On Friday the 24th of June, Minister Schreinemacher shared the new policy memorandum ‘Doing what the Netherlands is good at‘ with the Dutch House of Representatives. In this document, the Dutch government presents the new strategy for Foreign Trade & Development Cooperation. It is clear that trade promotion occupies a prominent position in the policy memorandum and that development cooperation gets a dishonourable second place. The policy memorandum thus ignores the worrying trend in which there is less and less room for civil society in the so-called combined and trading countries. It begs the question of whether you can continue to bet heavily on trade growth while the space for civil society continues to shrink? Arisa thinks not. The proposals in the policy memorandum are indeed limited to ‘doing what the Netherlands is good at’, namely: doing what is good for the Netherlands.
Shrinking civic space is a blind spot in the policy memorandum
There are major challenges in the area of human rights coupled with trade. These are missing or are only discussed minimally in the policy memorandum, just like the limited space for civil society. It seems as if promoting trade only produces winners, while in developing countries, there can be many losers. This policy memorandum suggests that an engaged civil society and respect for human rights can be a consequence of the promotion of trade, when in our opinion, these must be preconditions for trade.
Civil society is being silenced worldwide through repressive governments, restrictive legislation, and exclusionary practices. Some laws, such as the Foreign Contribution Regulation Act (FCRA) in India, are specifically aimed at curtailing the freedom of civil society. Human rights defenders are under attack in many countries. The memorandum does not pay attention to this growing problem worldwide. How does the Dutch government include this in its new aid and trade agenda?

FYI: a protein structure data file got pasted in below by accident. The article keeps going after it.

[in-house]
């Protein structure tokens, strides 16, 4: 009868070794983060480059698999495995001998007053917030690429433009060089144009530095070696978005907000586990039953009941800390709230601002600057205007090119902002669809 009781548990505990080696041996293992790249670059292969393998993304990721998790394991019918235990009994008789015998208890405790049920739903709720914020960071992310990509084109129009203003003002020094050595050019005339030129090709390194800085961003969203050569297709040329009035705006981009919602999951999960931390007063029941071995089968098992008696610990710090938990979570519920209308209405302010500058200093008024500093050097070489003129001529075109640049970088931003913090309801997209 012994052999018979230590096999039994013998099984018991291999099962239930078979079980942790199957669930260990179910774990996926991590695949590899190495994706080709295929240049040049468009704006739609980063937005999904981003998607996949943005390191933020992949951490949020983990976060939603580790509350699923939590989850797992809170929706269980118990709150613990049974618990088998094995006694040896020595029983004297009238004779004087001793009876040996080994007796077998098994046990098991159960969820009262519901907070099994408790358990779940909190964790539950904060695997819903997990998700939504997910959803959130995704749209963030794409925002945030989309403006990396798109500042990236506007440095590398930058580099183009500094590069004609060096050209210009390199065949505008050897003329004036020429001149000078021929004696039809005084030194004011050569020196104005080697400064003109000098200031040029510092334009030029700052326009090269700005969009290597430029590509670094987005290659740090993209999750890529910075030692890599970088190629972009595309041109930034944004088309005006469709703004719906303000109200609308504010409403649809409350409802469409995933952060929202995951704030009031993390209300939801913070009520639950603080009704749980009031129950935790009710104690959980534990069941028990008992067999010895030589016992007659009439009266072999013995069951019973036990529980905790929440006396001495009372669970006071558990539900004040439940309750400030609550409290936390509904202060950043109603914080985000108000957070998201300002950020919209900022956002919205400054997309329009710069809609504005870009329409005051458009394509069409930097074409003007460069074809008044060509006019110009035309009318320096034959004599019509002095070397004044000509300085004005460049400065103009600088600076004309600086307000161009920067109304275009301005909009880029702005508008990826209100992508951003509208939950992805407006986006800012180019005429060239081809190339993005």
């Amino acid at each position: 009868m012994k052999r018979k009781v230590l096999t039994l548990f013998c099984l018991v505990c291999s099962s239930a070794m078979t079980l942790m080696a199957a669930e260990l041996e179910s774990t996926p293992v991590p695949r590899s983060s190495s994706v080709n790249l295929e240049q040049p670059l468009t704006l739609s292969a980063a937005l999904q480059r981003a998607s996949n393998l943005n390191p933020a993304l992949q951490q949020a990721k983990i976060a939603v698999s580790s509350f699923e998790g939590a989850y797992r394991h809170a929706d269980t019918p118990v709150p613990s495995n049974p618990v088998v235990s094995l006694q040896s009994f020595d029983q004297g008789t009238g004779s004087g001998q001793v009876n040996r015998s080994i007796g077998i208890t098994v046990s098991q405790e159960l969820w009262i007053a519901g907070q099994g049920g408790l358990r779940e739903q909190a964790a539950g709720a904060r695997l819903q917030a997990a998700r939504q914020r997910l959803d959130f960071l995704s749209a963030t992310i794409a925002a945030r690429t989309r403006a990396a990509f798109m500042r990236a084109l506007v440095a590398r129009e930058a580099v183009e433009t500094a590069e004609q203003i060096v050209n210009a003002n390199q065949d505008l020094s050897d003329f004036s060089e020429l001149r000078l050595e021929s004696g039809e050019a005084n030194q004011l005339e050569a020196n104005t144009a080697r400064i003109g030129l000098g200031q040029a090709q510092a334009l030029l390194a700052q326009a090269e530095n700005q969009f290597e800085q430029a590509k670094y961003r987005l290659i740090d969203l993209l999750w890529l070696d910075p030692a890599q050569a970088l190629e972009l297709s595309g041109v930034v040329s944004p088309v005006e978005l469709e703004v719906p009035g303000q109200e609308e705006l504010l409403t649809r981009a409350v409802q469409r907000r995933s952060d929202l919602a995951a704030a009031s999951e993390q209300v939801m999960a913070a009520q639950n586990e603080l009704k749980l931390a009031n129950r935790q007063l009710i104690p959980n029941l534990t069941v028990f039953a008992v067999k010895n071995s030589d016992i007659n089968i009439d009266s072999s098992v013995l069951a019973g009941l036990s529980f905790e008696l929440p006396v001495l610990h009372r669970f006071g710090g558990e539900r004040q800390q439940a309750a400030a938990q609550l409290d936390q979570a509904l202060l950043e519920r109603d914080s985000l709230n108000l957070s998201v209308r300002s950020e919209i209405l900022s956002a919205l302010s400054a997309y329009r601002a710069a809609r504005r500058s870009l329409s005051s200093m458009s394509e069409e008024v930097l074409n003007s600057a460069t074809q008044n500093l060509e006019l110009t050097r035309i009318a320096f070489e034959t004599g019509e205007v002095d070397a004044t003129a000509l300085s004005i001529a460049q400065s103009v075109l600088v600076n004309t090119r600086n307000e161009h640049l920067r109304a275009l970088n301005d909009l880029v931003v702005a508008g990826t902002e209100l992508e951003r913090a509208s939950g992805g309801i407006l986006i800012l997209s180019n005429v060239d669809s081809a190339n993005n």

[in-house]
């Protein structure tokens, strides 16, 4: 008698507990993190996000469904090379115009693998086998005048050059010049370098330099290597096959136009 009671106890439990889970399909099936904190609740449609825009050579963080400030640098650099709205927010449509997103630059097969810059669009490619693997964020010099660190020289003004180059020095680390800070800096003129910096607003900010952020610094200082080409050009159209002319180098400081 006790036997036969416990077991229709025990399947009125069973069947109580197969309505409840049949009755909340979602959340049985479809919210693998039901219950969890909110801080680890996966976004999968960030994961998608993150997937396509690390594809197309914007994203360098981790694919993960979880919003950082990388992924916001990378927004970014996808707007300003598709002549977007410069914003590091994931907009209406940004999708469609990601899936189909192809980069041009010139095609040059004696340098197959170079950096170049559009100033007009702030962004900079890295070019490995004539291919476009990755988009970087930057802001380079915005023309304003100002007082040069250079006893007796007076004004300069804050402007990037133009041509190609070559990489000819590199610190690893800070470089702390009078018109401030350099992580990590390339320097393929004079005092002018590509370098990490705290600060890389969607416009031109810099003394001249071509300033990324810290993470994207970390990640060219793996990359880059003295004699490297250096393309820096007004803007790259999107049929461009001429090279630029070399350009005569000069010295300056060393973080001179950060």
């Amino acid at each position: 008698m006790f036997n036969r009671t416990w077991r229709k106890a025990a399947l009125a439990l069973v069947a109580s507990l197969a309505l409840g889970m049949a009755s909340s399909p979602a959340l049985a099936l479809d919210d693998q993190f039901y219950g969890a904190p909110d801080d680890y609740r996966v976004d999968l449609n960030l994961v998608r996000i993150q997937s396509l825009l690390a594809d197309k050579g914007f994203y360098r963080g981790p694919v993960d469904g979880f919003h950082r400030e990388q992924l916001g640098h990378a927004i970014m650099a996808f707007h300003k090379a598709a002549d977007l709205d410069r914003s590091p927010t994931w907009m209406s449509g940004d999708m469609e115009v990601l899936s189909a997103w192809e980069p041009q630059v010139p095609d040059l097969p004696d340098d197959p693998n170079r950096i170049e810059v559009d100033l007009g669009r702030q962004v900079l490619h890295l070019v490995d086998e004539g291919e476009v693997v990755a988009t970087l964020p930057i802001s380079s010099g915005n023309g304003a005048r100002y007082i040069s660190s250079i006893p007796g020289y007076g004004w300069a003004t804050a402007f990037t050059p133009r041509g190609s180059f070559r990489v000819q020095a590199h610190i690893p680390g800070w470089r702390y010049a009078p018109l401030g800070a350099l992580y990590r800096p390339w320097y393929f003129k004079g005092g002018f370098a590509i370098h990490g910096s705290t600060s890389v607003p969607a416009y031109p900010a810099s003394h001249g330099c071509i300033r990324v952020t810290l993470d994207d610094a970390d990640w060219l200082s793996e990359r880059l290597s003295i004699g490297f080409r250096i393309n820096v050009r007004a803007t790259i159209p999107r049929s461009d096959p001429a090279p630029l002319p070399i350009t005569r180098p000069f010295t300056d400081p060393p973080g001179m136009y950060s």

Complexity of risk management is bypassed by a voluntary one-stop shop
The International ICSR standards are repeatedly mentioned in the memorandum, but not as the rules that must be explicitly respected. On the other hand, the cabinet does want to ”encourage companies to tackle risks to people and the environment in their value chains, and help them through the one-stop shop”. In doing so, the government ignores the complexity of thoughtfully and earnestly tackling risks and abuses such as corruption, forced labour, caste discrimination, and informal and unorganized sectors. The so-called voluntary one-stop shop is more like a one-way shop, in which the cabinet sees trade as something that is good for everyone. But it isn’t by definition.
It turns out that in international trade chains, it is still mainly about producing where costs are lowest: both in case of tax and labour costs. Minimum wages are not paid, let alone living wages. This is the reality when earning power comes first: violations of social values and human rights have been part of trade from the start. This must be prevented. A chain approach to address risks in the supply chains of Dutch companies is often too limited. Such a chain approach must be accompanied by accompanying measures and policy. The government should make respect for human rights a touchstone of policy rather than a possible consequence.